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This past year, 2020, has felt like one enormous Lenten season. I know that is not technically accurate, but it seems Easter came and went with hardly a ripple. We have all been slogging through month after month of lockdowns and restrictions.

It has also been a time of reflection for me. What am I doing with my life? How is my family? How is my spiritual life? Is God pleased with where I am heading?

All of these questions are characteristic of Lent. It seems like even in 2020’s Ordinary time and Easter season, God was trying to pull us all back to deeper meditation on what it is we are doing individually, communally, and even globally.

But yesterday was different for me, maybe for the first time in months. In the Catholic calendar, January 1st is the Solemnity of Mary, the Holy Mother of God.

Over Christmas, I could not be at Mass. My wife had tested positive for Covid the week before (no symptoms, she’s just fine, thankfully). So we all quarantined over Christmas Eve, Christmas, and any other Masses we might have been able to go to. But our quarantine ended Wednesday this last week.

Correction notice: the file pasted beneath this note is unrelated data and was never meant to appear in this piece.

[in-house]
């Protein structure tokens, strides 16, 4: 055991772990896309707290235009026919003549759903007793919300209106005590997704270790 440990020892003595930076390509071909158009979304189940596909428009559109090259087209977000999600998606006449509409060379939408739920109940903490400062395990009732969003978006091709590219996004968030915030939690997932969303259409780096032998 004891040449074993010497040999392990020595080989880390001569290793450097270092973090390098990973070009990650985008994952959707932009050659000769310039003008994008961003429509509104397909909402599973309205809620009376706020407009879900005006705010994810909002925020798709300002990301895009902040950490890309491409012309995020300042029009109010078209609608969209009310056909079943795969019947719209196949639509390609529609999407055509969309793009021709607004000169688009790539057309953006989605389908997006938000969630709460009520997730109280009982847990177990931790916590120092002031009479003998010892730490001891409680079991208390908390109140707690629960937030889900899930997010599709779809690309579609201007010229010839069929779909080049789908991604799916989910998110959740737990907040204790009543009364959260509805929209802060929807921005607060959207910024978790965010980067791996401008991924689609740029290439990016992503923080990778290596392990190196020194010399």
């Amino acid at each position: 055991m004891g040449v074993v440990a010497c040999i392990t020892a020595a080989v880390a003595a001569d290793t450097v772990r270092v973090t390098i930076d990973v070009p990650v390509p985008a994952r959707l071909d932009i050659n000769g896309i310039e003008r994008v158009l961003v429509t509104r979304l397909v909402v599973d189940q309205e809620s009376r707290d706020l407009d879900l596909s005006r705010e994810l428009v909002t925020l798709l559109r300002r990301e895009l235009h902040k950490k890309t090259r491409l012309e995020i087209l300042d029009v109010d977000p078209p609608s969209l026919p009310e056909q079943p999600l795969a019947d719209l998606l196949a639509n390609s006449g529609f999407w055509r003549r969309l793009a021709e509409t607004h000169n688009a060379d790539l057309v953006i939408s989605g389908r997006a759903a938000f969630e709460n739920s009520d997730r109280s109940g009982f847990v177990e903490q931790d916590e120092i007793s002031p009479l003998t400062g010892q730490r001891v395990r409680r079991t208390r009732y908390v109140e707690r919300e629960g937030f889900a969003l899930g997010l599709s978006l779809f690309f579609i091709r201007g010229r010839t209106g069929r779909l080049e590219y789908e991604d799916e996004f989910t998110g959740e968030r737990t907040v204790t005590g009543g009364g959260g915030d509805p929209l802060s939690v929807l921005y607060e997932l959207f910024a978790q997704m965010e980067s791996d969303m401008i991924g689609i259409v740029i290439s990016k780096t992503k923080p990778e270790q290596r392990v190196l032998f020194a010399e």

So I sat outdoors with my parish at Friday’s Mass, seeing some faces I haven’t seen for weeks, others months. I was cantoring, and legally speaking, I am supposed to be singing alone. But we have a rebellious parish, and everyone joined in anyway, probably because they were Christmas songs. How can you not join in singing a Christmas song?

January 1st fell on Friday this year. And just like Lent has it’s own set of weeks, Fridays are set aside in the Catholic calendar as days of sorrow. We are meant to think on that Good Friday and fast from something – maybe meat or coffee, whatever is a sacrifice for us. Lent is a special time to do this, but really, Catholics are encouraged to make every Friday a little Lent.

But Feast Days trump these sad Fridays. Despite it typically being a day of sorrow and mourning, the church, in the providence of God, called us to celebrate instead. Mary is our mother which means Jesus, the Son of God, is our brother.

I am no prophet, but I think that’s a fantastic omen for the coming year. We’ve all gone through an extended season of Lent. I’m not ready to call 2021 an “Easter Year”. But on the Feast Day of a mother and child who brought light to a very dark world, I refuse to call 2021 another year of Lent.

I choose to call it a year of hope.

©2021 Catholic Anonymous